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Can person-centered care be saved?

May 1, 2009
by Katherine E. Goethe, PhD, and Martha E. Leatherman, MD
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As other fields adopt and, unfortunately, dilute culture change principals, long-term care must stay true to its purpose

Person-centered care (PCC), a part of the culture change movement in long-term care, has been called an “attitude,” a “transformation,” and a “gold standard of care,” and its popularity is sweeping through the long-term care industry. Already, it is the biggest thing in assisted living marketing since the term homelike.

Unfortunately, like many popular trends, the concept of person-centered care is already being watered down and overused. The concept is even being adopted by other industries. For example, a builder in Florida now advertises “women-centered homes.” What do such obvious attempts to exploit the concept signal to consumers? How far does it go? Will there next be “child-centered day care,” or “pet-centered veterinary clinics?” Consumers wonder if assisted living facilities have not been person-centered all along, then what have they been “centering” on?
 

Nursing Homes/Long Term Care Management, November 2005
The death of culture change?
by Bill Keane, MS, MBA, LNHA

To address the dilution of culture change and PCC, Bill Keane, chief operating officer of Harbor Senior Concepts of Illinois, wrote in Nursing Homes/Long Term Care Management in November 2005:

 

To many who saw the early principles of the Eden Alternative as just another “fur and feathers” fad, culture change has become the ongoing fad of fun things to do as work plans, resident census, risk management, and survey processes permit.
 

How can the industry preserve the real impact of PCC without diluting the core ideals? To answer this question, we need to look back to the beginnings of the concept itself.

The Roots of Culture Change

The culture change movement in long-term care was specifically designed for nursing homes. At the time, nursing home care was based on a hospital model. Although the patients were ill and needed care, they were not ill enough to warrant daily physician monitoring, and hospital beds were needed for more intensive cases.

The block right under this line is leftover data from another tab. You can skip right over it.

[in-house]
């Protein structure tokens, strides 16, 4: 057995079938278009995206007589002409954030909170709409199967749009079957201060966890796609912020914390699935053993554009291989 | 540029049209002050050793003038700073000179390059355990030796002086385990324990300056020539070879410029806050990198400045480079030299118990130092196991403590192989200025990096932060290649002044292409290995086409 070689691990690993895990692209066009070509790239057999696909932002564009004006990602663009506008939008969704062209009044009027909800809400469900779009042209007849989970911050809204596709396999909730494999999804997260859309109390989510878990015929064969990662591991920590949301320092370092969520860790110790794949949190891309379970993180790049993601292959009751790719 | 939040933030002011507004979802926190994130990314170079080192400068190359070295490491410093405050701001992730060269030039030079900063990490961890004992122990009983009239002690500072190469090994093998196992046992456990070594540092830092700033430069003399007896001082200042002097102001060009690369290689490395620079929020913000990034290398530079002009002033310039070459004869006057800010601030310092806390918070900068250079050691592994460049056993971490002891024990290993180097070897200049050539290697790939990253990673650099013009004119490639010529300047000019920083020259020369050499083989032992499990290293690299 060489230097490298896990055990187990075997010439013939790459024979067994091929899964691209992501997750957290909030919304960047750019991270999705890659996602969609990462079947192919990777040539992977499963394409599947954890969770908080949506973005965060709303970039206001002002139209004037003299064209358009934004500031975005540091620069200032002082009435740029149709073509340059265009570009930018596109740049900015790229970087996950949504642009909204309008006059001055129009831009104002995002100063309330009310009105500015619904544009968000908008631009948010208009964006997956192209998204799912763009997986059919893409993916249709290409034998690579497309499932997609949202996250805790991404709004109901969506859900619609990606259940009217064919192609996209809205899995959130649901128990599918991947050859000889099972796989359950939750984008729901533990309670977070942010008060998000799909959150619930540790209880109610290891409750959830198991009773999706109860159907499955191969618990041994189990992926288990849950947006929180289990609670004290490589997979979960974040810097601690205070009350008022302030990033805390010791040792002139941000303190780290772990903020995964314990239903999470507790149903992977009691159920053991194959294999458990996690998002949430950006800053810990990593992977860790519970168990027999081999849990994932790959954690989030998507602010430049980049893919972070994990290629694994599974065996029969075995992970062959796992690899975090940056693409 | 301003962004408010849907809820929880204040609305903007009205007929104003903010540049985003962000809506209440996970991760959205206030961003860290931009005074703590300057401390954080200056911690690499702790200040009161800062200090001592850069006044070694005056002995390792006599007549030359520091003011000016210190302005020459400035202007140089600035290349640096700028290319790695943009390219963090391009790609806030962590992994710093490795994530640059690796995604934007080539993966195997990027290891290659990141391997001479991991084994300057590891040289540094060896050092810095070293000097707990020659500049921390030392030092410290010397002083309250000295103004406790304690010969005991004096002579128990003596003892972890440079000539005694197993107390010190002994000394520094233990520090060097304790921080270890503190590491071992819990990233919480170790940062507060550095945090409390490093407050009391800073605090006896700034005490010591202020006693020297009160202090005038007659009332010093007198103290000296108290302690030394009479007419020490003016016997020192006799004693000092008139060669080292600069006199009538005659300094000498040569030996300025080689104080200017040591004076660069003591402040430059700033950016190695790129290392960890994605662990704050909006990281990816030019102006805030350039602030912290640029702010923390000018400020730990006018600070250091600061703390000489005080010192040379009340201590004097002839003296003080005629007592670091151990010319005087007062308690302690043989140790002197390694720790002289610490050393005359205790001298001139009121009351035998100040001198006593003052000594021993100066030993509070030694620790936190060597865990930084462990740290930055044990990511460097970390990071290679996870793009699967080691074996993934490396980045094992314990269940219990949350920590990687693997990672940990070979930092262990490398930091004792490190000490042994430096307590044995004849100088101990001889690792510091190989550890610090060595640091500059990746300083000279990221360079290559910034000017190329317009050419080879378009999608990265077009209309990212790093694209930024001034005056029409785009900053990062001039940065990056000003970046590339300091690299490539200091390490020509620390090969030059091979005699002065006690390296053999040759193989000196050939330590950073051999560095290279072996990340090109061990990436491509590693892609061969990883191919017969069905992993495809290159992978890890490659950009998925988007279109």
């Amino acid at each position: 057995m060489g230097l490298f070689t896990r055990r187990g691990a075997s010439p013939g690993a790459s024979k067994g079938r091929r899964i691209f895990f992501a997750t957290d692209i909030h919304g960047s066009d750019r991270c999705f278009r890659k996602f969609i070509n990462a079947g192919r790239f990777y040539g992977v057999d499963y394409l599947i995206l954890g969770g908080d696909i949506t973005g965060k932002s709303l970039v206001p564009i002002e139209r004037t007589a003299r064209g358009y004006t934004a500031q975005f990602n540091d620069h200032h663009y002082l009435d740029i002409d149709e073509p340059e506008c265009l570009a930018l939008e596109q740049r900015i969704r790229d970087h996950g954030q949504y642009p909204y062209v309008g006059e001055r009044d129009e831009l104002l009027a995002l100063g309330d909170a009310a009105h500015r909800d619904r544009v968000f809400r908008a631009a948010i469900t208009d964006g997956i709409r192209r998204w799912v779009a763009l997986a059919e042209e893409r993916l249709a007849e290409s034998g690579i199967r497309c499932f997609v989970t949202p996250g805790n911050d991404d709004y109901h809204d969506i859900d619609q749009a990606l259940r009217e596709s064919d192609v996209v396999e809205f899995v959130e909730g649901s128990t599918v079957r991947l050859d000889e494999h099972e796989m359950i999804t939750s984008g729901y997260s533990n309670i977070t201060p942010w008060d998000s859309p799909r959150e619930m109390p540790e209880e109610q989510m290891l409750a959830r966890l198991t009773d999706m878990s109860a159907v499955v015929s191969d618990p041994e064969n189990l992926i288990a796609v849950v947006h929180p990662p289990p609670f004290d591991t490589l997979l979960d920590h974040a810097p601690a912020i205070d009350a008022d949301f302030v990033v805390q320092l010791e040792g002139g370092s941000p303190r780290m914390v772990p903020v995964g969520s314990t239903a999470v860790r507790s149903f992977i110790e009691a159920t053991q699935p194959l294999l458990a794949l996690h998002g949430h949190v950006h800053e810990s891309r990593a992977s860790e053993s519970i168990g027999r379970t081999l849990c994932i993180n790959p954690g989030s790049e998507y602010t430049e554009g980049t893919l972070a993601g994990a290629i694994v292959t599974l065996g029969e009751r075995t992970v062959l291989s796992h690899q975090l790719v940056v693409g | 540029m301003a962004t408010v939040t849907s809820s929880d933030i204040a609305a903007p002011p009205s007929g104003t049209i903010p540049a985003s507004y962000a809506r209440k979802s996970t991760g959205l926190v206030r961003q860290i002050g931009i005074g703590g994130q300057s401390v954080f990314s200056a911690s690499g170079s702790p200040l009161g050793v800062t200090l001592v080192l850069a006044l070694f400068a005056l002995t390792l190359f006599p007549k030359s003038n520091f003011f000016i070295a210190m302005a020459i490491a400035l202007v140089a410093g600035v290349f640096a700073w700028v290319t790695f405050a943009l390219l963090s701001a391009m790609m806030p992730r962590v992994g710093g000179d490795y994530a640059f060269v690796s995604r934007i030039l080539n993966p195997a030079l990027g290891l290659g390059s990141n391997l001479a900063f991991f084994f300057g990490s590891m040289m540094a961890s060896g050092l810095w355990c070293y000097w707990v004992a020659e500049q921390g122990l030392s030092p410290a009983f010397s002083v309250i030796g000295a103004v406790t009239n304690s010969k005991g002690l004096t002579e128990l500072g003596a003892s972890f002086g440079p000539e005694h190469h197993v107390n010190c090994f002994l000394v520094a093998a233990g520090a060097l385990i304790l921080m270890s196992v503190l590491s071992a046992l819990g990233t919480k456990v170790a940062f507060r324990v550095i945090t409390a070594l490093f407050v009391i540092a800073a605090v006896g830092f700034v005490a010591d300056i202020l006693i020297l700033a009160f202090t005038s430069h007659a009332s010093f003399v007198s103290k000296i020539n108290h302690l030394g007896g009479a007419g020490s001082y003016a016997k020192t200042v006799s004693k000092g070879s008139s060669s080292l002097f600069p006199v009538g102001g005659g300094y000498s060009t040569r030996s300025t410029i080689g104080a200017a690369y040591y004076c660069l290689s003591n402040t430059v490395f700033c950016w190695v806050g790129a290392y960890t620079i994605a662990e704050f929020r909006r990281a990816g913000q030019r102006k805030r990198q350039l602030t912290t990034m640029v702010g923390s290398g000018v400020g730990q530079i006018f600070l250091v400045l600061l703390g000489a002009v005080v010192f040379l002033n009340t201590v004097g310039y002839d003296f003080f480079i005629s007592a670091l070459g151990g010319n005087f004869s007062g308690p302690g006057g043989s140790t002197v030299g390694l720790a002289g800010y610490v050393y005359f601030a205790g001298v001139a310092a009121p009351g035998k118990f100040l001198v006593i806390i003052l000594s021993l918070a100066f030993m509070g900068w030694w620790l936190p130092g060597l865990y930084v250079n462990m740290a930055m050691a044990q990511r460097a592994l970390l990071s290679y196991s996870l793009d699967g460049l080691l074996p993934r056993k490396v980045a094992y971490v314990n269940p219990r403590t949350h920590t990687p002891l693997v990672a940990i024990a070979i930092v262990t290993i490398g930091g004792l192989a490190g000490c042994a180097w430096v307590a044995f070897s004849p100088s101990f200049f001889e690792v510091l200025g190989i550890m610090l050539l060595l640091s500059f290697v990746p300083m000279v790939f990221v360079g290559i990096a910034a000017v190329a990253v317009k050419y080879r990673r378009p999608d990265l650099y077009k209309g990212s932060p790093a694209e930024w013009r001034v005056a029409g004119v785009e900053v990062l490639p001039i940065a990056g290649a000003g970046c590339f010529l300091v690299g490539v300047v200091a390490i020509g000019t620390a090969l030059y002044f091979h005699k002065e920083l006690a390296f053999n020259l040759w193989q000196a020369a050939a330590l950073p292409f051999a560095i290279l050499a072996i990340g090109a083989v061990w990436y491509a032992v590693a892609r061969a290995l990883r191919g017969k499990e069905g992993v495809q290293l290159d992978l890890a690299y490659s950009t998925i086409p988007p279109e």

The mind-set of hospital expectations filtered into nursing homes: When admitted to the hospital, a person expects the medical illness to be treated. Unlike hospitals, however, people actually lived in nursing homes and expectations were different. Because of the disconnect between the inception of the nursing home in a medical model and the actual use of the nursing home as a quasi-residence, people rightly perceived the nursing home as an institution that was cold, disease focused, and saw people simply as room numbers. In such a setting, diseases might be “managed,” but all hope of any quality of life for the individual was lost. In such a context, culture change was indeed a welcome transformation.

Culture change has as its basic precept the care of the person rather than management of a disease. With the advent of culture change, the days of bathing only those people on the right or left side of the hallway on certain days, residents lining up for a set mealtime with no menu choices, medications given only at certain times of day, and nurses’ stations built like bunkers were quickly disappearing. Culture change makes sense in nursing homes, as does its major tenet—person-centered care.

Actually, the concept was not original to nursing home care. The wheel had already been invented by Carl Rogers, an influential psychologist and psychotherapist who was the founder of “client-centered psychotherapy.” Rogers developed client-centered counseling as a way to increase the psychotherapy patient’s active participation in the process and to emphasize a nonjudgmental format for psychotherapy. The word “client” in the business world is akin to “customer.” A client is one who seeks something needed (a service or a product), makes choices and decisions, and can negotiate in obtaining what is needed. Thus, Rogers replaced the word “patient” with “client” to de-medicalize the relationship and empower the patient/client.

Similarly, the concept of PCC, when applied in the long-term care setting, seeks to de-medicalize the relationship between resident and caregiver, increase the long-term care resident’s active participation in the process of care, engage the staff and the resident in a relationship, and provide a nonjudgmental format for care. The term “resident” implies that the person is at home. Much like changing “patient” to “client,” changing “patient” to “resident” eliminates a perceived stigma. “Resident” becomes an empowering term that says, “I am at home and I am in charge.”

A Look at PCC in Action

Perhaps the best way to view the ideal of PCC is to imagine how differently you would provide care if that resident was your own family member. You would take into account personality factors, personal history, knowledge of likes and dislikes, and so on.

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